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April 01, 2009

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KC

I loved this post. I'm definitely keeping it for future reference; It's given me some sources to track down some time soon. While not fisheries, in talking to a few people who run racing teams, I learned that a significant portion of scraps from moose hunt end up in at least a few kennels' feed (leaving me to wonder about Taenia krabbei infections) around the interior. While I can't comment on prevalence, this definitely is a recent innovation. It's very interesting, and potentially useful for planning, to know how technological developments has changed how people use wildlife resources and fisheries. Unfortunately, this sort of material is too far-afield for most wildlife biologists. I know here at UAF there's some effort to remedy this with the RAP program, though how successful that'll be long-term remains to be seen.

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I cannot believe some of you people. What a bunch of ignorant people! This is something that the dogs love to do as well as the owners of the teams. "Team" that is who they lost was a member of their "Team". It not only affects the owners of the "Team" but it affects all of the dogs as well. Every dog on the "Team" has a role and when something like this happens it can be devistating to the whole "Team". So who ever wants to comment on a Sick Society, and that people say it hurts the dogs or what happened to the snowmobiler. That isn't the point of the article the point of the article is this "Team" lost a very valuable player. It will probably affect their outcome. These people train the whole year for these races. It takes a lot of time, money, and training the dogs. So please people that don't know what the heck they are talking about don't even go there!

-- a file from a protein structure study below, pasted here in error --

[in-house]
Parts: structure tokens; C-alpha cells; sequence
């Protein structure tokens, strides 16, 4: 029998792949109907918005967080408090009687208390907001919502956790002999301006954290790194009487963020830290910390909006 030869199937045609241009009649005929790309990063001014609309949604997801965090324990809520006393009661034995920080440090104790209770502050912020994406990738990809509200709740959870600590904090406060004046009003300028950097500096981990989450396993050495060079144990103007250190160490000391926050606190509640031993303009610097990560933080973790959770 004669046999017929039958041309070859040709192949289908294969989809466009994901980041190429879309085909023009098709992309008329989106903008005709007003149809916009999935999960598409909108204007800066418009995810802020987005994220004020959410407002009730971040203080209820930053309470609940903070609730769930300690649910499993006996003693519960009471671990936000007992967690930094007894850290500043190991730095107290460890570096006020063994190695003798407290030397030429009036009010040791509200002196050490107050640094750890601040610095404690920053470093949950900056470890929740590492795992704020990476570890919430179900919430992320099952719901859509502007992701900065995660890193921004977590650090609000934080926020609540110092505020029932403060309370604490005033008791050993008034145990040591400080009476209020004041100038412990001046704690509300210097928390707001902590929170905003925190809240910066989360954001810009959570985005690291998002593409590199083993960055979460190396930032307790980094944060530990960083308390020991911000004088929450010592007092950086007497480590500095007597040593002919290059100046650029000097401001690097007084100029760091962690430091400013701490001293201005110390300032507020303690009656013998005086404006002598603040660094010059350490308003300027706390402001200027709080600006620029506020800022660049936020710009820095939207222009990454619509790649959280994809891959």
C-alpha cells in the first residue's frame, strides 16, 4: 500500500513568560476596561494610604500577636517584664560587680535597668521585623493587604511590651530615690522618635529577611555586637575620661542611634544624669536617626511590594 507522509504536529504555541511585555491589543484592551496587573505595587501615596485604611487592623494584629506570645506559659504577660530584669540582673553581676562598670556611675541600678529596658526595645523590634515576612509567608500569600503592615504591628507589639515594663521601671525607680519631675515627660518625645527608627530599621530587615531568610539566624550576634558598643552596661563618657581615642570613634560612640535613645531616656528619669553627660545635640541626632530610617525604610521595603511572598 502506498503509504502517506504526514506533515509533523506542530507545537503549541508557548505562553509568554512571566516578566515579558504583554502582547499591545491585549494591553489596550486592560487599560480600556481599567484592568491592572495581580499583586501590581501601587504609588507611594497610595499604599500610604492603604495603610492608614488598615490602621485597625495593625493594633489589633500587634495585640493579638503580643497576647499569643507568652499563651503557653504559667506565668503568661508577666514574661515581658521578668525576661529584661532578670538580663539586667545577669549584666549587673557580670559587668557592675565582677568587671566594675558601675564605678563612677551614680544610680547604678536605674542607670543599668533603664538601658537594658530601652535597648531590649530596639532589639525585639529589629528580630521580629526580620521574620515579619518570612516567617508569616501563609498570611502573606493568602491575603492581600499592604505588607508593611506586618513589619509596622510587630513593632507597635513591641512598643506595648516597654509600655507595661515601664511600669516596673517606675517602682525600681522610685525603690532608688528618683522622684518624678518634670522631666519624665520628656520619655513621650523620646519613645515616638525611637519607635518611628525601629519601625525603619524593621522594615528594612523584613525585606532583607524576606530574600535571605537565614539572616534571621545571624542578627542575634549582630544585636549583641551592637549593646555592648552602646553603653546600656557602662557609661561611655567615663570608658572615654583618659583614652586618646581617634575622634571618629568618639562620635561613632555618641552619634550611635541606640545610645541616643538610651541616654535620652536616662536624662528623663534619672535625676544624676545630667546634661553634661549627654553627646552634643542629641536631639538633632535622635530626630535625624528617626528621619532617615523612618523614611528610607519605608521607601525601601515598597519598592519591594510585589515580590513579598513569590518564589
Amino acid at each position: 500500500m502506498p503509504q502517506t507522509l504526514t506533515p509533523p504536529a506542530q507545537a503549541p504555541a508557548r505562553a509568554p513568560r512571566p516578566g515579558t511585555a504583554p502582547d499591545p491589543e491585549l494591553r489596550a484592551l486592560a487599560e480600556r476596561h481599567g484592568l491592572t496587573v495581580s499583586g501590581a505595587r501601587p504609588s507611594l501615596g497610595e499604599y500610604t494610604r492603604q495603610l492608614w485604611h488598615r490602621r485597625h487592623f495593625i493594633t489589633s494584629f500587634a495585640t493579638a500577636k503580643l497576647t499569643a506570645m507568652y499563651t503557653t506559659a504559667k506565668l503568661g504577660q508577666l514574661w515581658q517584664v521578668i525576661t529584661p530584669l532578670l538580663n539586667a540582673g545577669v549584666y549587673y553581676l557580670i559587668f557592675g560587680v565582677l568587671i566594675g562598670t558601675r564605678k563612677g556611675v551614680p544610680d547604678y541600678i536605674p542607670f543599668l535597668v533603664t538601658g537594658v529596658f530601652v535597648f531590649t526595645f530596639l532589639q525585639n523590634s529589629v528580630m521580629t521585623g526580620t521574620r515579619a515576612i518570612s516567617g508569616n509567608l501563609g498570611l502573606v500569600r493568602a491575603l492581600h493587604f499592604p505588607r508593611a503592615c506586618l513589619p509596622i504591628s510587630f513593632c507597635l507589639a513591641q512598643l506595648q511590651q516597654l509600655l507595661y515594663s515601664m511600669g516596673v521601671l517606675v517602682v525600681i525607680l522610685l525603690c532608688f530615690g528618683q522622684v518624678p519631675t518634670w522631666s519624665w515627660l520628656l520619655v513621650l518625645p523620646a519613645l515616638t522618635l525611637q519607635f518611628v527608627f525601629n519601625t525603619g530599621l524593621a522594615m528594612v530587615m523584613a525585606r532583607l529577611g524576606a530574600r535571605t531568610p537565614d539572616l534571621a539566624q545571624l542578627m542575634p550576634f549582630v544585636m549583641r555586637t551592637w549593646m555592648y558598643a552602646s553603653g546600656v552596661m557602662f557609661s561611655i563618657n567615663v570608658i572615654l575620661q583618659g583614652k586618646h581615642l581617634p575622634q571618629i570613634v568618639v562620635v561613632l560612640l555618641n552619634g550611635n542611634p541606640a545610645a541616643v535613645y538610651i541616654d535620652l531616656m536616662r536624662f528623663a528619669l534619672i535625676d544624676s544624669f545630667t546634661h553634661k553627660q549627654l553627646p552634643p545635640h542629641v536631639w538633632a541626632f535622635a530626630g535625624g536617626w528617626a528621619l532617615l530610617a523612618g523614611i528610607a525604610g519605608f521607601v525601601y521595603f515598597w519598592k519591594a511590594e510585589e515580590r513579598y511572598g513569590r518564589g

Cinder

I enjoyed your post. I was a young Alaskan woman who visited many areas of Alaska, and I so enjoy reading posts of my homeland. Thanks, for I once lived the subsistence way of life. The historical knowledge is also informative. Thanks for sharing.......Cinder

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About Arctic Economics

  • We'll have a lot of decisions to make in the face of Arctic climate change. This blog is about the range of available choices, and about the tradeoffs involved in making them. Ben Muse, an Alaskan economist, is the blogger. Muse works for a resource management agency. However, any opinions expressed here are his and not necessarily the positions of any former or current employer. In the interests of full disclosure, Muse's current employer has fisheries, marine habitat, endangered species, and marine mammal management responsibilities in the Arctic.

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